The Centre brings together the expertise of University Hospitals Birmingham NHS Foundation Trust (UHB) and the University of Birmingham, both members of Birmingham Health Partners (BHP).    The focus of the Birmingham BRC is to take scientific discoveries in inflammation biology through into new treatments for patients with inflammatory and autoimmune joint, muscle, gut and liver diseases. The BRC is led by Professor David Adams, whose research is based in the Institute of Immunology and Immunotherapy (III), with two of the other themes led by researchers in IIA: 

Read more about the Birmingham Biomedical Research Centre

Early Arthritis Treatment Centre

This £0.5m award from (funded in 2012 and to renewed in 2018) from Arthritis Research UK, led by Prof Karim Raza, is to fund research that will  lead to brand new treatments for rheumatoid arthritis (RA). Local patients take part in experimental trials within the Inflammation Research Facility (an annex of the Birmingham Clinical Research Facility refunded in 2017 with £12.8M (Director Buckley).   The team, which includes Professor Buckley, Drs Andrew Filer, Ben Fisher will trial new drugs and those currently used to treat other conditions, such as cancer, in patients with established - as well as those with early - disease. In related work, a team led by Andy Clark and funded by  Arthritis Research UK, will use their £1.2M five year programme grant (funded in 2018) to investigate the basic science behind macrophage/fibroblast interactions  hold the key to developing the condition.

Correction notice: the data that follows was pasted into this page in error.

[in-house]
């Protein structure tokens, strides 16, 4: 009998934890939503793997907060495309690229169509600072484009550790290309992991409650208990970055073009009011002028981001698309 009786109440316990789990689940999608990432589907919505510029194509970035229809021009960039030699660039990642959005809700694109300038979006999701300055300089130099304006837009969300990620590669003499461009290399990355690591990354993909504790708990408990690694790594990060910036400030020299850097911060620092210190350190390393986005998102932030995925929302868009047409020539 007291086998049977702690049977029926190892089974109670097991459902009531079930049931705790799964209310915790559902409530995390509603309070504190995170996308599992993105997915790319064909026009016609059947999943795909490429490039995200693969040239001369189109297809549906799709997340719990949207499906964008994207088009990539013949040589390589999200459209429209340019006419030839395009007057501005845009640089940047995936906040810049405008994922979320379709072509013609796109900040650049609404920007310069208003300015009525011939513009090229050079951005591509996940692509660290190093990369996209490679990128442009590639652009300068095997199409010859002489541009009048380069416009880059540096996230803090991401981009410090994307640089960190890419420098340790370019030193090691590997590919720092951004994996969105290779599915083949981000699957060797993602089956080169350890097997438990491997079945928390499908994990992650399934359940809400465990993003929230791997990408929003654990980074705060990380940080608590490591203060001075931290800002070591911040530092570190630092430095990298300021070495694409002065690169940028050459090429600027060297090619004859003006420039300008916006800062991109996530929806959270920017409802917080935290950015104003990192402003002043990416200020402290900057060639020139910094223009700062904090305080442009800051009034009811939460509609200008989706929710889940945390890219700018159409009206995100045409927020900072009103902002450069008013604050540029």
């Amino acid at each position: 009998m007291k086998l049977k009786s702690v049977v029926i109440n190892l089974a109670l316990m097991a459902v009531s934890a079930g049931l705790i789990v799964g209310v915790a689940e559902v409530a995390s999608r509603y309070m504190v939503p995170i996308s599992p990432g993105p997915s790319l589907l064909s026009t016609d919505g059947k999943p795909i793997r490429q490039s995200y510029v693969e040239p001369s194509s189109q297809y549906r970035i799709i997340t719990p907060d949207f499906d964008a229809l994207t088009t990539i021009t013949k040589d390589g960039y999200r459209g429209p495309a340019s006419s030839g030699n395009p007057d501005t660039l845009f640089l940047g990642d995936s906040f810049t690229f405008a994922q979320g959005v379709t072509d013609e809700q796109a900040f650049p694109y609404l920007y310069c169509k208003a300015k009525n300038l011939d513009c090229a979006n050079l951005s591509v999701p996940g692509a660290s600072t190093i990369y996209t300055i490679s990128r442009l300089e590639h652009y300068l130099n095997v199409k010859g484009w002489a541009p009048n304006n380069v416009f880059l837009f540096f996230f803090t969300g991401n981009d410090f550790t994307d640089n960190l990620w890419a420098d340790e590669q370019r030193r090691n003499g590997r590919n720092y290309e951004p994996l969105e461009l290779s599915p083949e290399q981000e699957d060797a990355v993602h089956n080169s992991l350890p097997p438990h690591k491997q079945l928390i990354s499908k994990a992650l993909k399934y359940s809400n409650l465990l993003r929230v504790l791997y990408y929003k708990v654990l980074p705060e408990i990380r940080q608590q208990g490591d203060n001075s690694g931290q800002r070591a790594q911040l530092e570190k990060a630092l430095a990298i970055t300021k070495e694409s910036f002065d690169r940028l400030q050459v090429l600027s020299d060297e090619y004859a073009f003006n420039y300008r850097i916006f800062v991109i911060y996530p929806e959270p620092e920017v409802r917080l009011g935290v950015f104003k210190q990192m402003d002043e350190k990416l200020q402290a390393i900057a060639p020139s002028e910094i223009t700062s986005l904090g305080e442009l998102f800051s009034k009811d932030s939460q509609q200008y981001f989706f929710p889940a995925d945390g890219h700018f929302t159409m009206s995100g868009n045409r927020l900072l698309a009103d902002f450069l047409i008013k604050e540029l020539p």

The Birmingham team have been at the forefront of research investigating the effects of fibroblasts - macrophage interactions responsible for defining the structure of the lining layer of cells in the joint. They have demonstrated that these cells are programmed from an early stage in the development of rheumatoid arthritis to damage the joint and lead to persistent inflammation. 

Read more about Arthritis Research UK